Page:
Ubiquitous AI Will Rely on Conventional Memory

Article By : Gary Hilson

Distributed AI at the edge won’t need lots of bandwidth for mundane tasks.

As AI hype recedes and new engineering challenges are confronted, memory requirements are coming into focus: Not every machine learning and inference task will require advanced memory technology. Instead, proven conventional memories can handle AI at the edge, and distributed AI could be exactly what 5G needs to really shine.

Still, basic inference operations are already becoming more complex. Overall, memory will be expected to do more for inference.

Bob O’Donnell, TECHnalysis Research president and chief analyst, sees AI as integral to realizing the promise of 5G. Only when the two are combined will new applications be realized. “The irony is everybody’s been treating each of these as separate animals: 5G is one thing, edge is another thing. AI has been another thing. You really need the combination of these things for any of them to really live up to what they’re capable of,” said O’Donnell.

Centralized AI has already proven itself to a certain degree as development of edge processors advances and memories such as LPDDR are enlisted to handle mundane AI tasks at the edge. “The camera in the room can do the very simple AI processing to detect the number of people in a room and therefore adjust the HVAC,” said O’Donnell. While not sexy, those tasks can be processed locally among a group of buildings with modest compute and memory power—eliminating need to send data back and forth to the cloud.

There’s also a middle ground, O’Donnell added, where edge devices process data locally while imbued with enough intelligence to know when to send files to a data center for “in-depth crunching.” One outcome would be improved algorithms sent back to the edge.

“There’s this continuous loop of improvement,” the analyst said. “That’s where things start to get very interesting.”

Memory dedicated to distributed AI applications will be relatively low end, O’Donnell predicted, and those memory types could be used in a variety of apps such as distributed edge devices. “My guess is LPDDR-type memories would make the most logical sense.”

But even low-power DDR could get a boost above and beyond the typical device types used in smartphones, vehicles and various edge endpoints. During a recent update discussing progress on pushing processing-in-memory (PIM) technology into the mainstream, Samsung noted the technology could eventually be applied to other types of memory to enable AI workloads. That could include LPDDR5 used to bring AI to the edge inside a variety of endpoint devices without requiring data center connectivity.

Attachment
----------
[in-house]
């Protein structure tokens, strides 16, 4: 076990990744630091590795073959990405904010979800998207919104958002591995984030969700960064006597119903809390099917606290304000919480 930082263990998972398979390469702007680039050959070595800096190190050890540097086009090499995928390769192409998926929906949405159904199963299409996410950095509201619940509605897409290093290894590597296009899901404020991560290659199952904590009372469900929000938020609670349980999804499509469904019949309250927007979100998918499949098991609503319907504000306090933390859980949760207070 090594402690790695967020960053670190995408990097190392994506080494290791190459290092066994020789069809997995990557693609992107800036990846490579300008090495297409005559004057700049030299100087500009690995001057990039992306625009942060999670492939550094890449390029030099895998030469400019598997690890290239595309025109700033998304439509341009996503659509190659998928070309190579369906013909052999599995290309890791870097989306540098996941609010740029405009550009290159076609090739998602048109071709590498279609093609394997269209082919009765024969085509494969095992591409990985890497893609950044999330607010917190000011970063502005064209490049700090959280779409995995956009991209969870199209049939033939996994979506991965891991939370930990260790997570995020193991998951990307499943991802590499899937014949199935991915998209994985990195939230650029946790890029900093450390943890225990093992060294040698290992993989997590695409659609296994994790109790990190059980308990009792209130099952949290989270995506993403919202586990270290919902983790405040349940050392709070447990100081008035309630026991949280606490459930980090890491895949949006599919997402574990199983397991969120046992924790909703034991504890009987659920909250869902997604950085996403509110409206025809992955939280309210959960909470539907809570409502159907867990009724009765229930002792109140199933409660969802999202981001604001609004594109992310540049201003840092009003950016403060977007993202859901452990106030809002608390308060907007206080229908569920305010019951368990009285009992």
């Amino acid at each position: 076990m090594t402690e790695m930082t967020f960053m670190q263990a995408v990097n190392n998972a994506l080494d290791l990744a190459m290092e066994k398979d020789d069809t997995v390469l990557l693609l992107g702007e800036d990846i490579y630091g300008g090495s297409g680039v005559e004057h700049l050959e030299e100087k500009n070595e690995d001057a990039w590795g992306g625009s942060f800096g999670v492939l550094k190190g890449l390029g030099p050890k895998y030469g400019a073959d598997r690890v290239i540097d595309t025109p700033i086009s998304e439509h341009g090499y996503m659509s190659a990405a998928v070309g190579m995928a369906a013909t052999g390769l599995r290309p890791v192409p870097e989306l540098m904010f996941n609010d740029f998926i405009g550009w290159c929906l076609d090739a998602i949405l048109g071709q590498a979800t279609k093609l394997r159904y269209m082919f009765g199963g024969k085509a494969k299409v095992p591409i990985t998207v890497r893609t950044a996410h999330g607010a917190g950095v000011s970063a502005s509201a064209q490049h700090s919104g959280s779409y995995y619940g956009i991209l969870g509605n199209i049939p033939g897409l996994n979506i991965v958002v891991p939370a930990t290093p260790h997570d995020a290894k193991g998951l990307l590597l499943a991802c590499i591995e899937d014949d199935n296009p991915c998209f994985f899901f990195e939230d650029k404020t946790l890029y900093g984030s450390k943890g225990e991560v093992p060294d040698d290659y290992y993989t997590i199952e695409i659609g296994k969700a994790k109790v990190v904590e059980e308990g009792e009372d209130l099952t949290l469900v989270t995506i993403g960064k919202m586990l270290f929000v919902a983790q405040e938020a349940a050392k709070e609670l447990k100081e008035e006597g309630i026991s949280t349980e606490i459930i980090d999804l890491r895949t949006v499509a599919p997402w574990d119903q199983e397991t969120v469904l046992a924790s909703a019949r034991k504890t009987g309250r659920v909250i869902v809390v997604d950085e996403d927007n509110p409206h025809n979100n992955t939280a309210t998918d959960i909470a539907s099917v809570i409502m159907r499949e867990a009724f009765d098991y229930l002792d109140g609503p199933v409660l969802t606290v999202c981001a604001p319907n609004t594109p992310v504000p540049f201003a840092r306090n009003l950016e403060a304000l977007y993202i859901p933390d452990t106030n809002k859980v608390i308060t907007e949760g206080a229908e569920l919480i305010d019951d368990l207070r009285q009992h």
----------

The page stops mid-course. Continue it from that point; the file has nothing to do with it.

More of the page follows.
Samsung has demonstrated a LPDDR5-PIM with more than doubling performance while reducing energy usage by over 60 percent when used in applications such as voice recognition, translation and chatbots.

Some distributed AI requiring memory is helping to operate 5G base stations, noted Robert Ober, chief platform architect at Nvidia.

That 5G infrastructure at the edge sometimes has more bandwidth than the older infrastructure to which it’s connected, hence some inference is required to manage network transactions.  “It’s just too complicated to do with explicit programming,” Ober said.

Many edge use cases for AI are quite mundane, using embedded devices requiring memories with small physical and power footprint. The challenge, said Ober, is that even basic AI functions such as image recognition and classification at the edge are becoming bigger jobs. Higher resolution images up to 4K combined with the need for more information and context means these neural networks are more complex.

“If it’s a video, then you have multiple frames you want to use to extract meaning over time,” said Ober. “Memory is really important there.”

Nvidia is focused on data center training workloads where memory capacity and bandwidth are critical while reducing power consumption, said Ober. Hence, different memory technologies could play a role in future AI rollouts, including voltage-controlled MRAM, which could reduce the power, sustain bandwidth, and free up power for compute. “You’ll have some really interesting solutions longer term.”